Energy and carbon summary
The 2018 Outlook for Energy (Outlook) anticipates global energy needs will rise about 25 percent to 2040, led by non-OECD countries. While the mix shifts over the period toward lower carbon-intensive fuels, the world will need to pursue all economic energy sources to meet demand.
- Worldwide electricity from solar and wind will increase about 400 percent.
- Natural gas use will expand, led by growth in electricity generation.
- Growth in oil demand will be driven by commercial transportation and the chemical industry. Road fuel demands for cars and heavy-duty vehicles reflect efficiency improvements and growth in alternate fuels.
- Efficiency gains and growing use of less-carbon-intensive energy sources will contribute to declines of nearly 45 percent in the carbon intensity of global gross domestic product (GDP).
The 2018 Outlook also includes sensitivities to provide greater perspective on the energy landscape. For example, greater penetration of electric vehicles (EV) and/or wind/solar deployment beyond the base Outlook assumptions could slow the growth in oil and natural gas demand, respectively. Trends in fuel economy gains lower than the Outlook basis could add more than two million barrels per day of liquids demand by 2040.
Imperial supports the Paris Agreement as an important framework for addressing the risks of climate change.
In 2015, nations convened in Paris with an aim to ‘strengthen the global response to the threat of climate change and hold the global average temperature increases to well below 2°C above pre-industrial levels‘.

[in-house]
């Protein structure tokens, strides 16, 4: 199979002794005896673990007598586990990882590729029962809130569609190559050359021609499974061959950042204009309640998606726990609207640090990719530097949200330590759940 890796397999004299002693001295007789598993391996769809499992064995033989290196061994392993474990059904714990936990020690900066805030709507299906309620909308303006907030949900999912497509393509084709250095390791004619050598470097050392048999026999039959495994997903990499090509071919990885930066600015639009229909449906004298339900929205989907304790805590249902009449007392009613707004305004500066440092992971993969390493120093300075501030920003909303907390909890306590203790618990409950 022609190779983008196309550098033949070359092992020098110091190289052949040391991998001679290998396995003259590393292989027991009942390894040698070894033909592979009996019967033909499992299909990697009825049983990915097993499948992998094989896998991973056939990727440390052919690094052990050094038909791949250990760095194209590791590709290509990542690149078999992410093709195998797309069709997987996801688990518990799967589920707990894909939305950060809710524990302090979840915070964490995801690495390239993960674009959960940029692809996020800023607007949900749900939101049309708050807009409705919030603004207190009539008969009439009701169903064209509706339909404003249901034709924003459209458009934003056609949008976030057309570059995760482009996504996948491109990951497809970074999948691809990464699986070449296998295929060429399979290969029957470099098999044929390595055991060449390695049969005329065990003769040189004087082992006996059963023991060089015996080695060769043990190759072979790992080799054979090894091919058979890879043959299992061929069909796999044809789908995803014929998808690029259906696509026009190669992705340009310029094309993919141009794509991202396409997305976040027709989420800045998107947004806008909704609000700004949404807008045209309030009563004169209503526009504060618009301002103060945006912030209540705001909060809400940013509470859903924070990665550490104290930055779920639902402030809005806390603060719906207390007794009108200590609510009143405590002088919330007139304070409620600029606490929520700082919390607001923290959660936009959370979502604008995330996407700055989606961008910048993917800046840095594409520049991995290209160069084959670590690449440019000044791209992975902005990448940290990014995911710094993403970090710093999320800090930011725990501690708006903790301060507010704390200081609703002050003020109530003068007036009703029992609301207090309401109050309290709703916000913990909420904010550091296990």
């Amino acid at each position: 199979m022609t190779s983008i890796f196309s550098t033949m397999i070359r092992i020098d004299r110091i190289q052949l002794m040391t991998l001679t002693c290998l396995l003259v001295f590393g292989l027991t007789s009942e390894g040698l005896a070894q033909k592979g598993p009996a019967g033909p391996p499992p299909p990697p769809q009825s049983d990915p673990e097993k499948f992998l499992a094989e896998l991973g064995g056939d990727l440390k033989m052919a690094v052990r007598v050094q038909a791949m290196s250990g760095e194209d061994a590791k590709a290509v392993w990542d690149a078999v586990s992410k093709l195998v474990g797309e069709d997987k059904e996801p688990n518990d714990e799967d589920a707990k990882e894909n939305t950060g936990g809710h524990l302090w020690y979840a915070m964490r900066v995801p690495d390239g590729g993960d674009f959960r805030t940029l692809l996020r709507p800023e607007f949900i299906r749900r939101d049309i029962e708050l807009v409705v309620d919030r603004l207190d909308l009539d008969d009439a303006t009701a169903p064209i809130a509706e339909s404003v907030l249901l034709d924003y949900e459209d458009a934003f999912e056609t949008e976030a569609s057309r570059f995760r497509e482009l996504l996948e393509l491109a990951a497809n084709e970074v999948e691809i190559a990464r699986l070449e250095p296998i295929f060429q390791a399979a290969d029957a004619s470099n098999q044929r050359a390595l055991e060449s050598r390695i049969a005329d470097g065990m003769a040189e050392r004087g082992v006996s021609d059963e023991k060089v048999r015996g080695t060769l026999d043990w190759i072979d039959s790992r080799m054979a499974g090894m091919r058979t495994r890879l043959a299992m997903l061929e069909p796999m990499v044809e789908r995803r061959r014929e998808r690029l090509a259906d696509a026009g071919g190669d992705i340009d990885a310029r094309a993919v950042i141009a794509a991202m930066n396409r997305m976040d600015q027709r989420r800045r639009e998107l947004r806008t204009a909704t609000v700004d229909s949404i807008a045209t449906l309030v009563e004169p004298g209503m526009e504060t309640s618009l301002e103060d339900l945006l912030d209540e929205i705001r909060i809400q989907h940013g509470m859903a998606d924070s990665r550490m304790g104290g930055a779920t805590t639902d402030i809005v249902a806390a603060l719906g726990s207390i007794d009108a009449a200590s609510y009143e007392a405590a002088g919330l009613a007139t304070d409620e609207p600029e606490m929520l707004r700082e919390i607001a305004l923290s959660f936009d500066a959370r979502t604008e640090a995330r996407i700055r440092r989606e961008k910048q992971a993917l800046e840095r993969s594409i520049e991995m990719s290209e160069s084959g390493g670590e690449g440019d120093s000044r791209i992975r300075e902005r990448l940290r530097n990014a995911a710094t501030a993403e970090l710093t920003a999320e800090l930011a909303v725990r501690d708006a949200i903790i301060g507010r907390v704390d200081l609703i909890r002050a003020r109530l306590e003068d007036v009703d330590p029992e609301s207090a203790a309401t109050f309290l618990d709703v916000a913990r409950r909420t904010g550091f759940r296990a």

Relative to the Outlook, a theoretical 2°C pathway would generally lower demand for oil, natural gas and coal, and increase use of nuclear and renewables.
However, even under a 2°C pathway, significant investment will be required in oil and natural gas capacity, as well as other energy sources, to meet growing global demand and offset natural field decline. Production from Imperial’s upstream assets will be needed to meet global demand well into the future.
Imperial’s commitment to research has positioned the company well for the challenge of providing reliable, affordable, responsible energy in a lower-carbon future.
Imperial has achieved a GHG emissions intensity reduction of 20 percent in our operated oil sands between 2013 and 2017.
Near-term actions include:
- Mitigating emissions in our facilities by implementing process reliability and efficiency improvements, including cogeneration.
- Reducing greenhouse gas (GHG) emissions intensity in the oil sands by applying liquid addition to steam for enhancing recovery (LASER) at Cold Lake.
- Providing our customers options to reduce their emissions by producing advanced fuels such as Synergy™ gasoline and Synergy Diesel Efficient™.
In the medium term, Imperial continues to accelerate technology innovation including light hydrocarbons with steam for in situ oil sands recovery. Examples include:
- Developing in situ opportunities using advanced solvent-assisted, steam-assisted gravity drainage (SA-SAGD) technology. Current estimates indicate GHG intensity and water intensity could be reduced by up to 25 percent through lower energy utilization compared with traditional steam-assisted technology.
- Successfully concluding Imperial’s ($100 million multi-year) next-generation cyclic solvent process (CSP) pilot at Cold Lake. CSP has the potential to virtually eliminate the use of steam and reduce GHG intensity up to 90 percent in certain areas of our Cold Lake Field.
- Field trialing enhanced bitumen recovery technology (EBRT) which has the potential to reduce GHG emissions intensity by approximately 60 percent compared with SAGD production.
Longer-term, Imperial is leveraging its relationship with Exxon Mobil Corporation (“ExxonMobil”), which is at the forefront of developing technologies, such as carbon capture and storage (CCS), that could play a significant role in a lower-carbon future. CCS has the potential to be viable through the convergence of advantaged technologies and a supportive policy environment.